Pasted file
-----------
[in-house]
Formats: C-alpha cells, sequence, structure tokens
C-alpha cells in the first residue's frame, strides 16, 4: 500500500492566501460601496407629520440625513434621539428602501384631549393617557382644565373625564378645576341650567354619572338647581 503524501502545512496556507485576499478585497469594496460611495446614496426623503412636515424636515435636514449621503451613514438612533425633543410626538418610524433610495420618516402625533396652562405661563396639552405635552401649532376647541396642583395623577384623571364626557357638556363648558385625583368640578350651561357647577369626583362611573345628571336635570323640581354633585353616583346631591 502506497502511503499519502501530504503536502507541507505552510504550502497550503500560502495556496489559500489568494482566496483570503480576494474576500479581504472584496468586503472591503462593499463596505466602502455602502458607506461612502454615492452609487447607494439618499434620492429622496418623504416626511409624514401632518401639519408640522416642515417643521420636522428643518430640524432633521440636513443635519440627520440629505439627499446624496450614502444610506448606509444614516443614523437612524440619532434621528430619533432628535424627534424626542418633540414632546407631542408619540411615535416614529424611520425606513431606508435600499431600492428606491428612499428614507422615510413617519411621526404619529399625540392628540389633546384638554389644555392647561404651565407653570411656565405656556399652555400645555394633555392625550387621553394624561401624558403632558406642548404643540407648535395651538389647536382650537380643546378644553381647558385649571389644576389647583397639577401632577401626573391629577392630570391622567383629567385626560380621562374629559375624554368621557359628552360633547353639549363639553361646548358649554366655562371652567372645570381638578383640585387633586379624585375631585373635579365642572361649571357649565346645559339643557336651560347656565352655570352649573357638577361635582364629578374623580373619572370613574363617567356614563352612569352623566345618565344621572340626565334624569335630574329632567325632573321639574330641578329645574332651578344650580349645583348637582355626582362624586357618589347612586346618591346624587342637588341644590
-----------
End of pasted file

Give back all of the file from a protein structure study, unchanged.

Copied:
[in-house]
Formats: C-alpha cells, sequence, structure tokens
C-alpha cells in the first residue's frame, strides 16, 4: 500500500492566501460601496407629520440625513434621539428602501384631549393617557382644565373625564378645576341650567354619572338647581 503524501502545512496556507485576499478585497469594496460611495446614496426623503412636515424636515435636514449621503451613514438612533425633543410626538418610524433610495420618516402625533396652562405661563396639552405635552401649532376647541396642583395623577384623571364626557357638556363648558385625583368640578350651561357647577369626583362611573345628571336635570323640581354633585353616583346631591 502506497502511503499519502501530504503536502507541507505552510504550502497550503500560502495556496489559500489568494482566496483570503480576494474576500479581504472584496468586503472591503462593499463596505466602502455602502458607506461612502454615492452609487447607494439618499434620492429622496418623504416626511409624514401632518401639519408640522416642515417643521420636522428643518430640524432633521440636513443635519440627520440629505439627499446624496450614502444610506448606509444614516443614523437612524440619532434621528430619533432628535424627534424626542418633540414632546407631542408619540411615535416614529424611520425606513431606508435600499431600492428606491428612499428614507422615510413617519411621526404619529399625540392628540389633546384638554389644555392647561404651565407653570411656565405656556399652555400645555394633555392625550387621553394624561401624558403632558406642548404643540407648535395651538389647536382650537380643546378644553381647558385649571389644576389647583397639577401632577401626573391629577392630570391622567383629567385626560380621562374629559375624554368621557359628552360633547353639549363639553361646548358649554366655562371652567372645570381638578383640585387633586379624585375631585373635579365642572361649571357649565346645559339643557336651560347656565352655570352649573357638577361635582364629578374623580373619572370613574363617567356614563352612569352623566345618565344621572340626565334624569335630574329632567325632573321639574330641578329645574332651578344650580349645583348637582355626582362624586357618589347612586346618591346624587342637588341644590